The Justice Department announced today that it reached an agreement with a manufacturer of semiconductor structures and advanced solar cells based in Niles, Illinois. The agreement resolves allegations that the company violated the anti-discrimination provision of the Immigration and Nationality Act (INA), when it placed six online job postings that explicitly stated citizenship status preferences or requirements that excluded certain work-authorized non-citizens from consideration.
Under the INA, employers may not discriminate on the basis of citizenship status unless required to comply with law, regulation, executive order or government contract. Although the company is a party to several federal contracts subject to the International Traffic in Arms Regulations (ITAR), which control the export and import of sensitive technology, ITAR does not require or permit employers to limit job applicants to or prefer U.S. citizens in the hiring process. The job postings therefore impermissibly discriminated against non-citizen workers eligible for the advertised positions, such as lawful permanent residents, refugees and those given asylum in the United States.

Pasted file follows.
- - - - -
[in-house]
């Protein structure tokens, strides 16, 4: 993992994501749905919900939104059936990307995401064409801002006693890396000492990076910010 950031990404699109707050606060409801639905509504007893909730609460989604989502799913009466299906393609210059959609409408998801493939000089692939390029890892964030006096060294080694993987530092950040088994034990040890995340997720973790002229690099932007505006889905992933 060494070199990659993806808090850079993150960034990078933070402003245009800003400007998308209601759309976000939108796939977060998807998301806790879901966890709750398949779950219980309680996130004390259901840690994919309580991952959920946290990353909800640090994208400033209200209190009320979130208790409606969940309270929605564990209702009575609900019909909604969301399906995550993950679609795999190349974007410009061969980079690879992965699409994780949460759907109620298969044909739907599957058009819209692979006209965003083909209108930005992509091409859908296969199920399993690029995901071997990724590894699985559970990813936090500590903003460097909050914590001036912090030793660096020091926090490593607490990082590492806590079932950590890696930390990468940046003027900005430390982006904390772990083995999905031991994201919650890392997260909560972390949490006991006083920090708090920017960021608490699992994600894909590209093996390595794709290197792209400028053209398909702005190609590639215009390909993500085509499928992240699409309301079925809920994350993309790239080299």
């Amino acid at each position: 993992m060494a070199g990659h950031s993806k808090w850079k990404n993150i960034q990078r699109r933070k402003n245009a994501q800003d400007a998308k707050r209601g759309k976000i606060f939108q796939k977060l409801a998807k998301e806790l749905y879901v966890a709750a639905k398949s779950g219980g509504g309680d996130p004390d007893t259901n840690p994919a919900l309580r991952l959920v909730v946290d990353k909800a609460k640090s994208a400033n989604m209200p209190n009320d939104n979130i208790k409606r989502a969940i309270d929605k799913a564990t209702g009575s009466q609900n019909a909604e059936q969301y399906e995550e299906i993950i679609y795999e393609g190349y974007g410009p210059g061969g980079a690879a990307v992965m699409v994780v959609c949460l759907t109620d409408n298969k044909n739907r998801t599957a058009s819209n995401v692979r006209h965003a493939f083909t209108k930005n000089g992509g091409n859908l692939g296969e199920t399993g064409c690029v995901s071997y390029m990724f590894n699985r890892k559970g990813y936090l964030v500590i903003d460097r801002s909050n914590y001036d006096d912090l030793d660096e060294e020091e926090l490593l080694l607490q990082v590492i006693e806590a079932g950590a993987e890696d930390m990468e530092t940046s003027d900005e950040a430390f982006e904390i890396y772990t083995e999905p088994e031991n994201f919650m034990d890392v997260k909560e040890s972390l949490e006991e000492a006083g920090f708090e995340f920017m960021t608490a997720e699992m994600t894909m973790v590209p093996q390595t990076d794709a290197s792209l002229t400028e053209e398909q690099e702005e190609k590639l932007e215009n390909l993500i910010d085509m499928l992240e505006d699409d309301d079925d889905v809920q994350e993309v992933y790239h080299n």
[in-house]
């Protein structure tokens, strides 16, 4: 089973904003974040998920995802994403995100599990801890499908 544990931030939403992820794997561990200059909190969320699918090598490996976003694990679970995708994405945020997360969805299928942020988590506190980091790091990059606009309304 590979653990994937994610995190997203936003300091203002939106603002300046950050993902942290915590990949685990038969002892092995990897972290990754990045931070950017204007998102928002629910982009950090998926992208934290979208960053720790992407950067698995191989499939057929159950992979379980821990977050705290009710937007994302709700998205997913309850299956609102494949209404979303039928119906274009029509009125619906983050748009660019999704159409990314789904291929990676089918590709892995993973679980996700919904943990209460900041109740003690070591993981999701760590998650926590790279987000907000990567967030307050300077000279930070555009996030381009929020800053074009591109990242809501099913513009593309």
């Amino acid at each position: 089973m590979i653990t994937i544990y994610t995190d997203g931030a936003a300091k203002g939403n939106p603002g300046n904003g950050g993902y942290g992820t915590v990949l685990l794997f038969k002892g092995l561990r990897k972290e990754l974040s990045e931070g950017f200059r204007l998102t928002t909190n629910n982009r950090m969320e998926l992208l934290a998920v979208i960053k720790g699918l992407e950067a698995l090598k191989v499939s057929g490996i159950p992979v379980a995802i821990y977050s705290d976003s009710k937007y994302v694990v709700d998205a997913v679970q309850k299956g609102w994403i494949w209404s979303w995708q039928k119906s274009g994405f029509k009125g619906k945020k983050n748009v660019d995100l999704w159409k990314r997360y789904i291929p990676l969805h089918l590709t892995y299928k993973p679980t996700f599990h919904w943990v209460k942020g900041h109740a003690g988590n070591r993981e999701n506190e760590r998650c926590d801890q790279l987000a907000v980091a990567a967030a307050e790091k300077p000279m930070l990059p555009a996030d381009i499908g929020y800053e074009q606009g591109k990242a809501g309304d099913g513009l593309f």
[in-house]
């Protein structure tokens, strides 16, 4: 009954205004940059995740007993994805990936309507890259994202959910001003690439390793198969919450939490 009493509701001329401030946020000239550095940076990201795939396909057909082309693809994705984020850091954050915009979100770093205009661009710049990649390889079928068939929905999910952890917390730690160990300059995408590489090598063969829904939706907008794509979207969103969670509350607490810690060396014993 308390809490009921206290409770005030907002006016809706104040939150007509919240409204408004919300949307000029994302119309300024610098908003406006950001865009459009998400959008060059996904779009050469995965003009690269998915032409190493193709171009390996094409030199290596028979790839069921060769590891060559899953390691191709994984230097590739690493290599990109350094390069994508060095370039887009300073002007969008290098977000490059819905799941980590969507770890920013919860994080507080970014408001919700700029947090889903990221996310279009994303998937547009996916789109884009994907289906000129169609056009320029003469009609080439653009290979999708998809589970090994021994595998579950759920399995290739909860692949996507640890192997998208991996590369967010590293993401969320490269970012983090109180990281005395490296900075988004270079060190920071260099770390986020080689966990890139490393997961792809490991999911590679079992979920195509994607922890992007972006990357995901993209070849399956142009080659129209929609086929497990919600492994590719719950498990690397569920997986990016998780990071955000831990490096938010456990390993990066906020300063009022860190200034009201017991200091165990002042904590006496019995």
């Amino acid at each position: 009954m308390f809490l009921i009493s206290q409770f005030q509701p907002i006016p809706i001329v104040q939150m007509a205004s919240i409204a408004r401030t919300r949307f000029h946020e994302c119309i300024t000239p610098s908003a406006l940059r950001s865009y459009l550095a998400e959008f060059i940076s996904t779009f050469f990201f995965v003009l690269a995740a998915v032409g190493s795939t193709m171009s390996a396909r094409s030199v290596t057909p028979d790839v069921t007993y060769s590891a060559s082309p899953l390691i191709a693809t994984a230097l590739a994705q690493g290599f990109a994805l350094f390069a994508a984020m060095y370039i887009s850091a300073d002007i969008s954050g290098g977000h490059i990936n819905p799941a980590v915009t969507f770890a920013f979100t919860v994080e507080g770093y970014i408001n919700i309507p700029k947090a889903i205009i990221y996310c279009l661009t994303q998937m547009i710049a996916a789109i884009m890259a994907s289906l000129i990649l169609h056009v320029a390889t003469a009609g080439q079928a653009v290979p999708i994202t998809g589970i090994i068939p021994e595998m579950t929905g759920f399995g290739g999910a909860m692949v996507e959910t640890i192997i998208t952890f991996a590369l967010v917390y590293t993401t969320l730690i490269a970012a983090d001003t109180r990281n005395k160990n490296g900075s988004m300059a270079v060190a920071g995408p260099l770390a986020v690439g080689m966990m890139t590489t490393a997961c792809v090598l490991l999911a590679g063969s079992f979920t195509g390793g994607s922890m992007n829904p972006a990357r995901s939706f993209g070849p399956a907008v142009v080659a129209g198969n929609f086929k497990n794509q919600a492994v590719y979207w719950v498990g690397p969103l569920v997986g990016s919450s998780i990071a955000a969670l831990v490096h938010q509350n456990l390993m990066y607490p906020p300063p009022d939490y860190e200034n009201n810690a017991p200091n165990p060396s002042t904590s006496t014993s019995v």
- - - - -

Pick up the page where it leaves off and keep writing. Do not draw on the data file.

Under the settlement agreement, the organization will pay $12,000 in civil penalties to the United States. They further agreed to revise its hiring and recruiting procedures, conform future job postings to the requirements of the law, and to be subject to training, reporting and compliance and monitoring requirements. The case settled prior to the Justice Department filing a complaint in this matter.
“Employers must give all eligible candidates the equal opportunity to compete for employment,” said Thomas E. Perez, Assistant Attorney General for the Civil Rights Division. “The department is committed to ensuring employers do not discriminate against protected individuals based on citizenship status.”